When Clare Ross’ father dies, she finds herself in the home of family friends, hoping in vain that the artist mother who abandoned her so many years ago will come back to find her. But Clare’s mother never reappears, and Clare is left to fend for herself as an artist and an individual until she meets the son of her hosts, Luc Crépet. The two embark on a childish summer romance in the French countryside. Luc encourages Clare’s sketching, and Clare inspires Luc with her independence and bravery. Clare is eventually reclaimed by her grandfather and follows him abroad to study dialects. She and Luc write letters, most of which never reach one another. Luc enters the army when World War I breaks out and he finds himself in the very fields in which he and Clare spent so much time together. Separated by space and experiences, the two never forget one another. That is until Clare finds herself working in a studio that creates masks for disfigured soldiers, and a certain boy from the past, now scarred and damaged, reappears.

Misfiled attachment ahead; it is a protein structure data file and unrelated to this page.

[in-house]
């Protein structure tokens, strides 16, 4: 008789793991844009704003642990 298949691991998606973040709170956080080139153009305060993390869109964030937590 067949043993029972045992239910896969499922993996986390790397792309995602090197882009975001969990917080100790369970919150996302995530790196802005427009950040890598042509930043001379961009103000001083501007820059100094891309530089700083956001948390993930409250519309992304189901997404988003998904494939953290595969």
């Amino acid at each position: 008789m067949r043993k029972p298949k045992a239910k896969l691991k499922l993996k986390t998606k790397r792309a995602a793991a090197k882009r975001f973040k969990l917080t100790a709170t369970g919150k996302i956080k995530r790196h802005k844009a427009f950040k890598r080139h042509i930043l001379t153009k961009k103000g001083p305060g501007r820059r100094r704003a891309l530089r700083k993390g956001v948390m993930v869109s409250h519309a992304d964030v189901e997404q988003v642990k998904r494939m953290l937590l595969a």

Bittersweet, this is the quintessential first love story – the first love you never forget. This story felt uneven at times, but the love story between the main characters is just as riveting as the romance between the two leads in Ms. Brockmole’s earlier work, “Letters from Skye”. Filled with historical details including the carvings soldiers left in caves during the war, the masks created for mutilated soldiers after the war, and with a characteristic artistic flair, this is a story that will transport you to the French countryside, many years ago.
Ms. Brockmole’s debut novel, “Letters from Skye”, is reviewed here.
Amazon link is here.